when grace meets mercy

Grace. Mercy.

Those two words have become so common in Christian-speak. We talk and sing and teach about the grace of God and the mercy of God, and we use them rather interchangeably. But what do they even really mean?

Simply put, grace is when you get what you don’t deserve. Mercy is when you don’t get what you do deserve. *


We must start off by understanding humanity and God. At the heart of it, humans screw up on a daily basis and God is perfect. We have this incredible knack of sinning, and God is holy. We’re broken people breaking the world even more. “For all have sinned and fall short of the glory of God.” (Romans 3:23)

The justice of God is to exact punishment for crimes and sins. After all, that is what we expect our own law systems to do: to catch and punish criminals. If God did not do so,  He would not be a just and fair God. How just would our justice system be if we let violators of the law go free? The wages of sin is death, and that’s what every person rightly deserves, because all have sinned and fallen short of the glory of God. Justice is when you get what you deserve.

The mercy of God is that He does not always mete out the punishment right then and there. You and I, we deserve punishment and death on a nearly daily basis. How many times have you screwed up this year? This week? Today? Do you ever marvel that God hasn’t struck you down by lightning yet? I do. But it is the mercy of God that He has hasn’t struck us down, not giving us what we duly deserve. Mercy is when you’ve been speeding and the cop pulls you over, but doesn’t give you a ticket. It is the mercy of God that “He does not deal with us according to our sins, nor repay us according to our iniquities.” (Psalm 103:10)

The grace of God is that He gives us salvation and communion with Him. The grace of God is that He gives us Himself in Jesus, even though we don’t deserve it. It is that in spite of who we are and what we do, Christ loves us and died for us to reconcile us to the Father. We don’t deserve to be saved into a relationship with God! We’re getting what we most certainly do not deserve. Grace is when the cop who pulled you over takes you to lunch and offers you an escort to where you’re going so you don’t get pulled over again. “For it is by grace you have been saved through faith, and it is not because of yourself; it is the gift of God.” (Ephesians 2:8)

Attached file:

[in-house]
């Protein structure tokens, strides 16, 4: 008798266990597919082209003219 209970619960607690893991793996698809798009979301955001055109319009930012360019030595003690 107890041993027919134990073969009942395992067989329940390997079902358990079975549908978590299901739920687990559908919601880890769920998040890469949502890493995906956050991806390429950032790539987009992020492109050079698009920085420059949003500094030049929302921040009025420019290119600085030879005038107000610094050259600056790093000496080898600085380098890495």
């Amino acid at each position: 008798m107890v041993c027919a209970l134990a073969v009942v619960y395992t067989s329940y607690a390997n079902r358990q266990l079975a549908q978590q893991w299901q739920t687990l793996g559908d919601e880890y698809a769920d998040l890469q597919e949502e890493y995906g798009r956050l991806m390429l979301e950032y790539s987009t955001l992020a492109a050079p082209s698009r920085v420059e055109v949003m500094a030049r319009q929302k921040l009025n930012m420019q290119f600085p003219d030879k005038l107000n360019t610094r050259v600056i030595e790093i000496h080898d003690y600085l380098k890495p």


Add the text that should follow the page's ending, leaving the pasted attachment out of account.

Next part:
Grace and mercy are similar, yes. But also beautifully different. If not for mercy, we would have perished a long time ago. If not for grace, we would be a hopeless lot. Mercy saves us from condemnation. Grace grants us eternal life.

Lucky for us, God is merciful and gracious.

“The Lord is gracious and merciful, slow to anger and abounding in steadfast love.” Psalm 145:8

And in Jesus, we see where the grace of God meets the mercy of God.

*These definitions aren’t absolute throughout the Scriptures, and sometimes the writers (and biblical translators) used the words for different purposes. For example, in the parable of the good Samaritan in Luke 10, “mercy” is used to mean compassionately caring for someone’s needs. The definitions I have provided are more to be understood in Paul’s writing, and what we mean when we talk about the terms in our understanding of what Christ has done for us in his death and resurrection; they have judicial implications.

Angel of Mercy, how did you find me?

We all have those stories. Stories about how things seemed to be going sour, we were helpless, and then… something happened. Coincidental, supernatural, luck, planned… the explanations abound.

Recently, my dad was driving through a part of North Dallas that he wasn’t familiar with. It was the middle of the day, when suddenly one of his tires blew out. His phone was dead and so he couldn’t call AAA or one of us to come help him. He slowly exited the highway and creeped the minivan into a large parking lot, and in the process, nearly stripped everything off the rim of the tire. Looking around, he realized there wasn’t anything around, and the lot was largely deserted. There wasn’t a building to walk to or a gas station to help out. No phone, no people around, and the sun beating down on him.

He decided to try to change the tire, even though he had never done so himself on the minivan. Pulled out the jack, hoisted the vehicle up… and then realized he didn’t know how to take the darn tire off! It wasn’t like taking the tire off a normal car. So he struggled and strained for over 20 minutes, trying to take off the rim of the tire. In the meantime, he was starting to feel faint. See, my dad is diabetic, and he hadn’t eaten in hours. Still no phone, no people around, and the sun beating down on him.